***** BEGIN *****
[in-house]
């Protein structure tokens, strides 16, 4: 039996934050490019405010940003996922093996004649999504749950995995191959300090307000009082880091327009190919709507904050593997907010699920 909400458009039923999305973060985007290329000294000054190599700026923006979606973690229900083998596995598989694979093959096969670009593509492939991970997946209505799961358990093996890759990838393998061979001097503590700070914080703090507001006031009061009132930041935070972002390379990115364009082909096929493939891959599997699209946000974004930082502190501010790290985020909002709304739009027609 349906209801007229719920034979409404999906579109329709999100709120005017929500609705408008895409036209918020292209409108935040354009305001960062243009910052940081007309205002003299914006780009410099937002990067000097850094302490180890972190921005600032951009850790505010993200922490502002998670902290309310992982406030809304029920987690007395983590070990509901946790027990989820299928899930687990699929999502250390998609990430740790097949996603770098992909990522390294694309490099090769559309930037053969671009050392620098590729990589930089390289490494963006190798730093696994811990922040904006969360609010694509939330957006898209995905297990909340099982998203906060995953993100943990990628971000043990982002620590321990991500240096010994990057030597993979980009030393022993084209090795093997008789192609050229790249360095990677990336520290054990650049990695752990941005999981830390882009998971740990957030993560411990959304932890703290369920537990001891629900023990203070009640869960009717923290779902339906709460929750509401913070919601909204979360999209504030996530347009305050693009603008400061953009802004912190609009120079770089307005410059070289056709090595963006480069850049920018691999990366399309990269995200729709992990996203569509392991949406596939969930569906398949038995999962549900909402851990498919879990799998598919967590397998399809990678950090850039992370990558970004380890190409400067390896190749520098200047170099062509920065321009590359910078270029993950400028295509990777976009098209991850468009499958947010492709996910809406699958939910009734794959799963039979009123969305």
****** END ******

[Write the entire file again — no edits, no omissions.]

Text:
[in-house]
């Protein structure tokens, strides 16, 4: 039996934050490019405010940003996922093996004649999504749950995995191959300090307000009082880091327009190919709507904050593997907010699920 909400458009039923999305973060985007290329000294000054190599700026923006979606973690229900083998596995598989694979093959096969670009593509492939991970997946209505799961358990093996890759990838393998061979001097503590700070914080703090507001006031009061009132930041935070972002390379990115364009082909096929493939891959599997699209946000974004930082502190501010790290985020909002709304739009027609 349906209801007229719920034979409404999906579109329709999100709120005017929500609705408008895409036209918020292209409108935040354009305001960062243009910052940081007309205002003299914006780009410099937002990067000097850094302490180890972190921005600032951009850790505010993200922490502002998670902290309310992982406030809304029920987690007395983590070990509901946790027990989820299928899930687990699929999502250390998609990430740790097949996603770098992909990522390294694309490099090769559309930037053969671009050392620098590729990589930089390289490494963006190798730093696994811990922040904006969360609010694509939330957006898209995905297990909340099982998203906060995953993100943990990628971000043990982002620590321990991500240096010994990057030597993979980009030393022993084209090795093997008789192609050229790249360095990677990336520290054990650049990695752990941005999981830390882009998971740990957030993560411990959304932890703290369920537990001891629900023990203070009640869960009717923290779902339906709460929750509401913070919601909204979360999209504030996530347009305050693009603008400061953009802004912190609009120079770089307005410059070289056709090595963006480069850049920018691999990366399309990269995200729709992990996203569509392991949406596939969930569906398949038995999962549900909402851990498919879990799998598919967590397998399809990678950090850039992370990558970004380890190409400067390896190749520098200047170099062509920065321009590359910078270029993950400028295509990777976009098209991850468009499958947010492709996910809406699958939910009734794959799963039979009123969305």